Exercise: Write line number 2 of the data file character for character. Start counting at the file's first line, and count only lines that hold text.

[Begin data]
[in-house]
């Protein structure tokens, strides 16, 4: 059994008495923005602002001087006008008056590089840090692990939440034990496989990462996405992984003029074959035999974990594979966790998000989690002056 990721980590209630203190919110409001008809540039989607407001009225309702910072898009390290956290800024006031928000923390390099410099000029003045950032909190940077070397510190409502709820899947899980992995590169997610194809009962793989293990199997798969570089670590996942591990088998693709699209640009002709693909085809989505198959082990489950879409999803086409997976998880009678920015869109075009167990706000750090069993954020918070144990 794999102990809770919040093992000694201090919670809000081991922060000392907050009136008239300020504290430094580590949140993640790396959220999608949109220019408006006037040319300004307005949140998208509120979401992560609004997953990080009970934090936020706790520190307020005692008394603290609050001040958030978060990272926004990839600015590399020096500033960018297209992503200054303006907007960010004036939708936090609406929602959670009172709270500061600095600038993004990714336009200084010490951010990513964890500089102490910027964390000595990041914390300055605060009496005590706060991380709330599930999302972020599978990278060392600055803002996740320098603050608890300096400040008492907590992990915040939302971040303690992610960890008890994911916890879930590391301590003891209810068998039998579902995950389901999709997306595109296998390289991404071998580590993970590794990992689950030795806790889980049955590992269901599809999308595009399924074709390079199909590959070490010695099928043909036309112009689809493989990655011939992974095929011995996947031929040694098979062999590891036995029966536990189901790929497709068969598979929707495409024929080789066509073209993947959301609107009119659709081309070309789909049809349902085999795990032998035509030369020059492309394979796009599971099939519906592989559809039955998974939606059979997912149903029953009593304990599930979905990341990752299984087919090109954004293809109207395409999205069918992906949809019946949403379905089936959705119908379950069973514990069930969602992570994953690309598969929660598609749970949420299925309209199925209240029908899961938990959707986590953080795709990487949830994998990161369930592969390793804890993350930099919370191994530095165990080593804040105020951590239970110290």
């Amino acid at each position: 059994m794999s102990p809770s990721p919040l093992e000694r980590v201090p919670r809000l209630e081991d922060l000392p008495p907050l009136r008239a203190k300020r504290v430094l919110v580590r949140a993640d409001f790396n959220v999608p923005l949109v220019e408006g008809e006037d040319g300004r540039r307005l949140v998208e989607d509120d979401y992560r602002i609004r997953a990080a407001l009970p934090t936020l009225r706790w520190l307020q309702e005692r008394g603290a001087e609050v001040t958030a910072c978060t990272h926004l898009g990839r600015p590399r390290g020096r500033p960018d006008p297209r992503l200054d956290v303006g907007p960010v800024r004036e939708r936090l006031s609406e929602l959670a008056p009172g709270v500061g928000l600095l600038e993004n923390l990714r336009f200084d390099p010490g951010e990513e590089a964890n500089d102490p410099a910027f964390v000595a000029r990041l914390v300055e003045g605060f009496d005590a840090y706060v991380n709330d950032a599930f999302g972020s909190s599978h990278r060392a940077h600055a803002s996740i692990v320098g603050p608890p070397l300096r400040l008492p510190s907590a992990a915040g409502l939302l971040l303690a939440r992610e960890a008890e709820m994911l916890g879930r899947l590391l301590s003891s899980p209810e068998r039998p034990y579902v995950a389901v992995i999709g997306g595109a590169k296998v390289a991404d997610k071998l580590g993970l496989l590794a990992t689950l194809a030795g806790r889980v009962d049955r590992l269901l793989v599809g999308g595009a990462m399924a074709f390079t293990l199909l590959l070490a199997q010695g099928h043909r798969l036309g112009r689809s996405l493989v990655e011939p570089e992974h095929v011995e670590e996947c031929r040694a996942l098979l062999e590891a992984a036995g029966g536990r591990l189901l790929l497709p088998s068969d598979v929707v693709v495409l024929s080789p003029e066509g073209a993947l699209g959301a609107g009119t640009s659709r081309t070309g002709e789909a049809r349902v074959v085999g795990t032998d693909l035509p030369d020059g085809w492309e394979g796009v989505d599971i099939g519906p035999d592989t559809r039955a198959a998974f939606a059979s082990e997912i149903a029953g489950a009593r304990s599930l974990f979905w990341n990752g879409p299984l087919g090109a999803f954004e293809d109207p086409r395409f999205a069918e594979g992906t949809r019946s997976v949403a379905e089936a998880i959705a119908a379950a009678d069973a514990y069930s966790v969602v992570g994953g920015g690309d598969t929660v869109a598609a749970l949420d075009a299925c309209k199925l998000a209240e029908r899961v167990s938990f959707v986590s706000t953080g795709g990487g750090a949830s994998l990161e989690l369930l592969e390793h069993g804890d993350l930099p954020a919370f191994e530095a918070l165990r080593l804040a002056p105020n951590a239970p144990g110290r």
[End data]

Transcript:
């Protein structure tokens, strides 16, 4: 059994008495923005602002001087006008008056590089840090692990939440034990496989990462996405992984003029074959035999974990594979966790998000989690002056 990721980590209630203190919110409001008809540039989607407001009225309702910072898009390290956290800024006031928000923390390099410099000029003045950032909190940077070397510190409502709820899947899980992995590169997610194809009962793989293990199997798969570089670590996942591990088998693709699209640009002709693909085809989505198959082990489950879409999803086409997976998880009678920015869109075009167990706000750090069993954020918070144990 794999102990809770919040093992000694201090919670809000081991922060000392907050009136008239300020504290430094580590949140993640790396959220999608949109220019408006006037040319300004307005949140998208509120979401992560609004997953990080009970934090936020706790520190307020005692008394603290609050001040958030978060990272926004990839600015590399020096500033960018297209992503200054303006907007960010004036939708936090609406929602959670009172709270500061600095600038993004990714336009200084010490951010990513964890500089102490910027964390000595990041914390300055605060009496005590706060991380709330599930999302972020599978990278060392600055803002996740320098603050608890300096400040008492907590992990915040939302971040303690992610960890008890994911916890879930590391301590003891209810068998039998579902995950389901999709997306595109296998390289991404071998580590993970590794990992689950030795806790889980049955590992269901599809999308595009399924074709390079199909590959070490010695099928043909036309112009689809493989990655011939992974095929011995996947031929040694098979062999590891036995029966536990189901790929497709068969598979929707495409024929080789066509073209993947959301609107009119659709081309070309789909049809349902085999795990032998035509030369020059492309394979796009599971099939519906592989559809039955998974939606059979997912149903029953009593304990599930979905990341990752299984087919090109954004293809109207395409999205069918992906949809019946949403379905089936959705119908379950069973514990069930969602992570994953690309598969929660598609749970949420299925309209199925209240029908899961938990959707986590953080795709990487949830994998990161369930592969390793804890993350930099919370191994530095165990080593804040105020951590239970110290």